A Fruitful Take on the Frailty of Human Life
By Michael O'Sullivan
Washington Post Staff Writer
Friday, Jan. 2, 2009
The trio of short, slow-motion video works by Ori Gersht on view at the Hirshhorn Museum and Sculpture Garden are like splatter films, with everything but the splatter left lying on the cutting room floor. There's little in the way of exposition, buildup or character development here. Only shocking climax. (Parental advisory: Although the works are unrated, they contain mayhem by gunfire, explosion and saw.)
I should mention one other thing. They star, in no particular order, a pomegranate, a vase of flowers and trees.
"Pomegranate" looks benign enough at first. Almost like a painted still life. Red and ripe, the fruit of the title hangs from a string, next to a head of cabbage. Below them sits a melon, along with other produce.
All of a sudden, bang! A bullet tears across the frame, ripping the pomegranate nearly in two in an arterial spray of crimson juice, seeds and flesh. Like a pendulum -- or a convict on the gallows -- its broken body swings slowly in one direction, then the other, blown by the violence of the impact. A minute or so later, it's all over. Fade to black.
Similarly, "Big Bang II" features an innocent-looking vase of flowers. There's the sound of a siren from an off-camera emergency vehicle, and then boom! The vase blows up before your eyes, in a floral evocation of a suicide bomber. It will come as little surprise to learn that the 41-year-old artist was born in Tel Aviv and is no stranger to the kind of violence his art evokes.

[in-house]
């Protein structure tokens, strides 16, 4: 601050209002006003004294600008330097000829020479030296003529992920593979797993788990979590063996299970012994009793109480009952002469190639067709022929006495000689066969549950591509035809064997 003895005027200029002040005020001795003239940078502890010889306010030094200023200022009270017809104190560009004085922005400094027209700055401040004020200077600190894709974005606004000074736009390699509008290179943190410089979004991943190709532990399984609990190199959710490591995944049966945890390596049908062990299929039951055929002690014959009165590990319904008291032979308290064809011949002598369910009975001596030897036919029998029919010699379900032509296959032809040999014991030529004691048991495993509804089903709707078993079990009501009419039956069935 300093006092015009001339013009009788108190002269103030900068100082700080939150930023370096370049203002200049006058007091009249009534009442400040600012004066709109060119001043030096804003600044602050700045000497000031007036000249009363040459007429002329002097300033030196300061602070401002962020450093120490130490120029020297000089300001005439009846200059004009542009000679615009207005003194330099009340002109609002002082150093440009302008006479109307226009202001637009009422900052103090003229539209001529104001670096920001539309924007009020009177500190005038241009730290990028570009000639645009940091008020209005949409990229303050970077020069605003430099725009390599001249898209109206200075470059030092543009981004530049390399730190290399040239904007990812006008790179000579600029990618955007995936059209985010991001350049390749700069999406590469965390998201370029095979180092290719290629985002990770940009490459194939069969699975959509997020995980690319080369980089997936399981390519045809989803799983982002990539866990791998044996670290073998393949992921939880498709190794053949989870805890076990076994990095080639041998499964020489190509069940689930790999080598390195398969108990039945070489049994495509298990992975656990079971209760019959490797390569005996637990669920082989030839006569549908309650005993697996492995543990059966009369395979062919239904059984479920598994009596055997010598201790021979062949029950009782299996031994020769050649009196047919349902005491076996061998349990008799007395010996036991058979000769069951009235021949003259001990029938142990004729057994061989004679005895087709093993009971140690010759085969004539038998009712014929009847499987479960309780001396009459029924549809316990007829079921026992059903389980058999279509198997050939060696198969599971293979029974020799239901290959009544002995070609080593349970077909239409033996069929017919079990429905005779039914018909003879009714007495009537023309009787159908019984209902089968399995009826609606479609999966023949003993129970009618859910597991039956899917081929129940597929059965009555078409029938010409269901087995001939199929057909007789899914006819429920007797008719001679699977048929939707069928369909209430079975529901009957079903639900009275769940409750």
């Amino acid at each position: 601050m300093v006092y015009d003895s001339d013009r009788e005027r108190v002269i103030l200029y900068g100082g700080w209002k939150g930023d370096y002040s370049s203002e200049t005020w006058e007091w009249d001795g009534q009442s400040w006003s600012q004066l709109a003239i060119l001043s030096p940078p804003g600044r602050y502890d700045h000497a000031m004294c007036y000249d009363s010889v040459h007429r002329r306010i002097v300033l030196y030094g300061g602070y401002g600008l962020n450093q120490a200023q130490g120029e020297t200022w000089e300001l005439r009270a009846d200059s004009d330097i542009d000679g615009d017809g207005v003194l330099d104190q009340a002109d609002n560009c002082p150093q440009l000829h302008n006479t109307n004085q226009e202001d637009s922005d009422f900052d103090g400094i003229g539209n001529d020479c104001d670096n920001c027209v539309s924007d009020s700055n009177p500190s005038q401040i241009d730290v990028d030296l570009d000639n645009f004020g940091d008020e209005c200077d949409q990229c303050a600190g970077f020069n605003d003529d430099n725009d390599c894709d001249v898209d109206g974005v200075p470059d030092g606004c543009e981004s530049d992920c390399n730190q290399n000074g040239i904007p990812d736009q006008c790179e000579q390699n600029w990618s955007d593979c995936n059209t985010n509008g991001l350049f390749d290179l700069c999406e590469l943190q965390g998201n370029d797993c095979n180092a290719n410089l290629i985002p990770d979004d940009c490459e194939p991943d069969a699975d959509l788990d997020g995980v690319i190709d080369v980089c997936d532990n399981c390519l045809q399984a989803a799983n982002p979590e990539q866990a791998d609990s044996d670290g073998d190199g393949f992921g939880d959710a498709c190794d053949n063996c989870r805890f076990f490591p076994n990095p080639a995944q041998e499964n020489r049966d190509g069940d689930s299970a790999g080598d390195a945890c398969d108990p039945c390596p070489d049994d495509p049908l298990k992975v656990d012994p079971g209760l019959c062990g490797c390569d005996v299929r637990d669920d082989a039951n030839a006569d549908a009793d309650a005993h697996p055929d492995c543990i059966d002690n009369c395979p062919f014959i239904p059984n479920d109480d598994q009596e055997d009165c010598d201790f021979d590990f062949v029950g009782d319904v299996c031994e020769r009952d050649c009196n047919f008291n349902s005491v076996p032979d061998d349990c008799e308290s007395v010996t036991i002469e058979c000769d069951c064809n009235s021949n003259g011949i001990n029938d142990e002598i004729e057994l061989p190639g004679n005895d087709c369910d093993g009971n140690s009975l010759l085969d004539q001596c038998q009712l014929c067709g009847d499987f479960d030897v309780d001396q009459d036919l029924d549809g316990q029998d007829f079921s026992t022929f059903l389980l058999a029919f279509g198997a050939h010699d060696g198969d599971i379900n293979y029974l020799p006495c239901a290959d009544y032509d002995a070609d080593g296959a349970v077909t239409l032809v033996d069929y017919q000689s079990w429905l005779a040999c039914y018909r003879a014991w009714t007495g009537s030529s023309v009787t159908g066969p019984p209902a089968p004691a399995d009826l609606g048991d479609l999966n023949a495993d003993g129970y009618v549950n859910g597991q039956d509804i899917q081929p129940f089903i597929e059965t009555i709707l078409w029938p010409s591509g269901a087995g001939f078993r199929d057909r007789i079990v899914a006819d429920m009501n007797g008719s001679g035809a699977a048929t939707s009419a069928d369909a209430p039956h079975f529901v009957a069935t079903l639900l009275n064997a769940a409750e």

Gersht's "The Forest" is less violent but just as disturbing. As the artist's camera pans an idyllic stand of tall trees, first one then another of the woodland giants is felled by an unseen woodsman, each one toppling to the ground with a flailing of helpless limbs and a final, shuddering thud familiar to fans of football's instant replay. There's no warning for when the peaceful green scene will be interrupted next, save for an ominous quickening of shadows and a sudden rustling of leaves. It happens again and again.
The Hirshhorn's press materials describe Gersht's art thus: "The artist's work encourages viewers to reflect on the power of natural beauty and how it is affected by human intervention." So there's a subtext about the destruction of the rain forest?
With all due respect, that's horse muck.
Gersht's work here is all about human mortality and the frequently all-too-random, though inevitable, way that the grim reaper strikes us down. Those traditional still lifes evoked by "Pomegranate" and "Big Bang II"? They're known collectively as vanitas paintings, in which fruit and flowers in their prime are symbolic of the ultimate impermanence of our own lives.
That pomegranate, that bouquet of flowers, those trees? They're you and me, baby.